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please explain this question

This topic has 2 expert replies and 1 member reply
sana.noor Legendary Member Default Avatar
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please explain this question

Post Fri Aug 23, 2013 5:27 am
Elapsed Time: 00:00
  • Lap #[LAPCOUNT] ([LAPTIME])
    In the xy-plane region R consists of all the points (x,y) such that 2x + 3y <= 6. Is the point (r, s) in region R?

    1) 3r + 2s = 6
    2) r <= 3 and s <= 2

    OA is E

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    ganeshrkamath Master | Next Rank: 500 Posts
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    Post Fri Aug 23, 2013 6:40 am
    sana.noor wrote:
    In the xy-plane region R consists of all the points (x,y) such that 2x + 3y <= 6. Is the point (r, s) in region R?

    1) 3r + 2s = 6
    2) r <= 3 and s <= 2

    OA is E
    The region extends to the line 2x + 3y = 6
    3y = -2x + 6
    y = (-2/3)x + 2

    ttp://postimg.org/image/otohoog5d/" target="_blank">

    Statement 1: From the figure it is clear that not all the points on this line fall under the shaded region.

    Statement 2: Again from figure we see that this statement alone is insufficient.

    Combination: Again insufficient.

    Choose E

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    Post Fri Aug 23, 2013 7:24 am
    sana.noor wrote:
    In the xy-plane region R consists of all the points (x,y) such that 2x + 3y <6. Is the point (r, s) in region R?

    1) 3r + 2s = 6
    2) r < 3 and s < 2

    I see that ganeshrkamath already posted a graphical solution. Since I finally just finished my solution, I'll post it as well, since it describes a few steps in between.

    Target question: Is the point (r, s) in region R?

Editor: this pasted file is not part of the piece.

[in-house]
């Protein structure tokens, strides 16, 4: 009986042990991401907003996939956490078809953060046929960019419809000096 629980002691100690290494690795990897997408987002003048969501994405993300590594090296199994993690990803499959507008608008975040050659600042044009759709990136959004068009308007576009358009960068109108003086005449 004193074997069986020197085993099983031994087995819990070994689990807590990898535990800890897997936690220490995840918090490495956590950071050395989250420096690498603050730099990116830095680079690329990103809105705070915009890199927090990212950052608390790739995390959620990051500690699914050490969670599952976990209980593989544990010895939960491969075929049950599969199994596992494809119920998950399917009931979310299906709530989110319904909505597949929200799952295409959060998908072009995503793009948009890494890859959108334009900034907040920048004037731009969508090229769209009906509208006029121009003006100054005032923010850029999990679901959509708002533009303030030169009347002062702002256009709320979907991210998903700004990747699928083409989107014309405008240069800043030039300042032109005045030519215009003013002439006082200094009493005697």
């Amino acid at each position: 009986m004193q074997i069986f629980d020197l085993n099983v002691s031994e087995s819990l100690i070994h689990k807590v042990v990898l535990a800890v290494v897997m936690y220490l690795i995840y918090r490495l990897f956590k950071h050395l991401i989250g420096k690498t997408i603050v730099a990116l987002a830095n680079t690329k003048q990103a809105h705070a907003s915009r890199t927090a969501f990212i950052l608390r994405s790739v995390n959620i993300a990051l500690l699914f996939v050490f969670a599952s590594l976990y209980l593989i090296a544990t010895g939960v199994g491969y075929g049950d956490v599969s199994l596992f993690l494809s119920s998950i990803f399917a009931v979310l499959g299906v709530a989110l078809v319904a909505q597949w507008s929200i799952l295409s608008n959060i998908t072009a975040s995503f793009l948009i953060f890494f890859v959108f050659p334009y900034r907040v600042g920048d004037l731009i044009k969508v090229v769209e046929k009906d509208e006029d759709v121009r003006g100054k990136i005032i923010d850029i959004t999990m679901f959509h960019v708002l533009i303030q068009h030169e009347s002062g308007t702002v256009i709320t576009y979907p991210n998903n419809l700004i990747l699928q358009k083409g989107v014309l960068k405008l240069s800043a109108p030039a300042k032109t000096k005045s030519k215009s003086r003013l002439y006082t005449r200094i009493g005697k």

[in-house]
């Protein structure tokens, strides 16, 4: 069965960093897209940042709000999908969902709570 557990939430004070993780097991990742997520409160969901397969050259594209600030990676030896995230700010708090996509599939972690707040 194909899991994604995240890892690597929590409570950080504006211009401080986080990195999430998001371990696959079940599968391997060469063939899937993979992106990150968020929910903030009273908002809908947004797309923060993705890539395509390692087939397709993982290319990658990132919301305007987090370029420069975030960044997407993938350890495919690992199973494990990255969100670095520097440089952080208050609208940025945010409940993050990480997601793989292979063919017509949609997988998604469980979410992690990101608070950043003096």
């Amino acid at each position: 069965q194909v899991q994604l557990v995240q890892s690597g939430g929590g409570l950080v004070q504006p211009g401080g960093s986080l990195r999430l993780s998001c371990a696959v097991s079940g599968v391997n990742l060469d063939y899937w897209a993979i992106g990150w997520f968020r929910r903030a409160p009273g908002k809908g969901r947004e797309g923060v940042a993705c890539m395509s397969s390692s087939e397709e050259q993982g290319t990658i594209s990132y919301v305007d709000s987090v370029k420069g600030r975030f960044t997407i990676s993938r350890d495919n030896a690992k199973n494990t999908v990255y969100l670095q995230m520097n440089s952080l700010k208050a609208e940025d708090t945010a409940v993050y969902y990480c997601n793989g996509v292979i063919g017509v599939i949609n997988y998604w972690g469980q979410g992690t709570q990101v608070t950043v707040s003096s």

Given: Region R consists of all the points (x,y) such that 2x + 3y <6
    So, what does Region R look like?
    To find out, let's first graph the EQUATION, 2x + 3y = 6
    ttp://postimg.org/image/t6q2in011/" target="_blank">

    Since Region R is described as an INEQUALITY, we can choose any point on the coordinate plane to test whether or not it is in Region R. An easy point to test is (0,0).
    So, does x=0 and y=0 satisfy the inequality 2x + 3y <6? YES
    2(0) + (3)(0) is less than or equal to 6.
    So, the point (0,0) is in Region R. More importantly, EVERY POINT on the same side of the line will also be in Region R.
    ttp://postimg.org/image/iz7j68dt1/" target="_blank">

    Statement 1: 3r + 2s = 6
    The target question refers to the point (r, s)
    In other words, the x-coordinate is r and the y-coordinate is s.
    So, all of the points (r, s) that satisfy the above equation can be found on the line 3x + 2y = 6
    In other words, statement 1 tells us that the point (r,s) lies somewhere on the red line below.
    ttp://postimg.org/image/vckdd53hh/" target="_blank">
    As you can see, some points are in Region R, and some points are not in Region R
    Since we cannot answer the target question with certainty, statement 1 is NOT SUFFICIENT

    Statement 2: r < 3 and s < 2
    There are many points that satisfy this condition.
    In fact, the point (r,s) can be ANYWHERE inside the red box shown below.
    ttp://postimg.org/image/bx9lk1a79/" target="_blank">
    As you can see, some points are in Region R, and some points are not in Region R
    Since we cannot answer the target question with certainty, statement 2 is NOT SUFFICIENT

    Statements 1 and 2 combined
    When we combine the statements, we are saying that the point (r,s) is on the red line (2x + 3y = 6) AND inside the red box.
    ttp://postimg.org/image/dev1vlexx/" target="_blank">

    As you can see by the two blue points below, it's possible to have a point in Region R, and it's possible to have a point not in Region R
    ttp://postimg.org/image/xxpy0nsv9/" target="_blank">

    Since we cannot answer the target question with certainty, the combined statements are NOT SUFFICIENT

    Answer = E

    Cheers,
    Brent

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    Post Fri Aug 23, 2013 10:19 am
    Hi sana.noor,

    Here's a video explanation that I think you'll find helpful:

    Watch Rich CRUSH this DS question...

    GMAT assassins aren't born, they're made,.
    Rich

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